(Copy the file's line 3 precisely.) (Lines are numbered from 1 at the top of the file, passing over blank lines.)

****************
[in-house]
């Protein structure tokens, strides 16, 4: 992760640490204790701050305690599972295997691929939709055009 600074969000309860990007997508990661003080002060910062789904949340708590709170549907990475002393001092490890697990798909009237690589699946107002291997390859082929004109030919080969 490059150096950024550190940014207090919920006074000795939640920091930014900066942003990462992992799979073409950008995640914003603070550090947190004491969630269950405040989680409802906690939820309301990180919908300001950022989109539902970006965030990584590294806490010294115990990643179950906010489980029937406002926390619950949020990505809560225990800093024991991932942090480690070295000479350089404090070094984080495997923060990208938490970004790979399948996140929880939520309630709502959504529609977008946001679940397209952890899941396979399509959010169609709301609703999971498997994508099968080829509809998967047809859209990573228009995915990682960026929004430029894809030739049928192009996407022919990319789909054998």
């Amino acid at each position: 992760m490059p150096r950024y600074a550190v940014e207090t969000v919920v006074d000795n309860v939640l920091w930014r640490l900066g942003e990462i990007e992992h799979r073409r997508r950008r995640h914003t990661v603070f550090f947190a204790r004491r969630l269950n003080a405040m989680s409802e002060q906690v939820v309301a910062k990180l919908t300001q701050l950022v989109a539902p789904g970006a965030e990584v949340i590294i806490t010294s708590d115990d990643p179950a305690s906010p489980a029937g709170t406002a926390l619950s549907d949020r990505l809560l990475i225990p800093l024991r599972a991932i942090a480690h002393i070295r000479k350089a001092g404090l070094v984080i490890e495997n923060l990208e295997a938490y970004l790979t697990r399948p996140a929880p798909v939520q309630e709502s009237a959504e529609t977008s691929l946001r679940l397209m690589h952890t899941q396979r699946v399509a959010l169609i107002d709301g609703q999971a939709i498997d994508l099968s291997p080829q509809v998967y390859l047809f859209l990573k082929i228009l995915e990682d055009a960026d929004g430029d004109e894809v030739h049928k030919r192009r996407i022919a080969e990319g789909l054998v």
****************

């Amino acid at each position: 992760m490059p150096r950024y600074a550190v940014e207090t969000v919920v006074d000795n309860v939640l920091w930014r640490l900066g942003e990462i990007e992992h799979r073409r997508r950008r995640h914003t990661v603070f550090f947190a204790r004491r969630l269950n003080a405040m989680s409802e002060q906690v939820v309301a910062k990180l919908t300001q701050l950022v989109a539902p789904g970006a965030e990584v949340i590294i806490t010294s708590d115990d990643p179950a305690s906010p489980a029937g709170t406002a926390l619950s549907d949020r990505l809560l990475i225990p800093l024991r599972a991932i942090a480690h002393i070295r000479k350089a001092g404090l070094v984080i490890e495997n923060l990208e295997a938490y970004l790979t697990r399948p996140a929880p798909v939520q309630e709502s009237a959504e529609t977008s691929l946001r679940l397209m690589h952890t899941q396979r699946v399509a959010l169609i107002d709301g609703q999971a939709i498997d994508l099968s291997p080829q509809v998967y390859l047809f859209l990573k082929i228009l995915e990682d055009a960026d929004g430029d004109e894809v030739h049928k030919r192009r996407i022919a080969e990319g789909l054998v």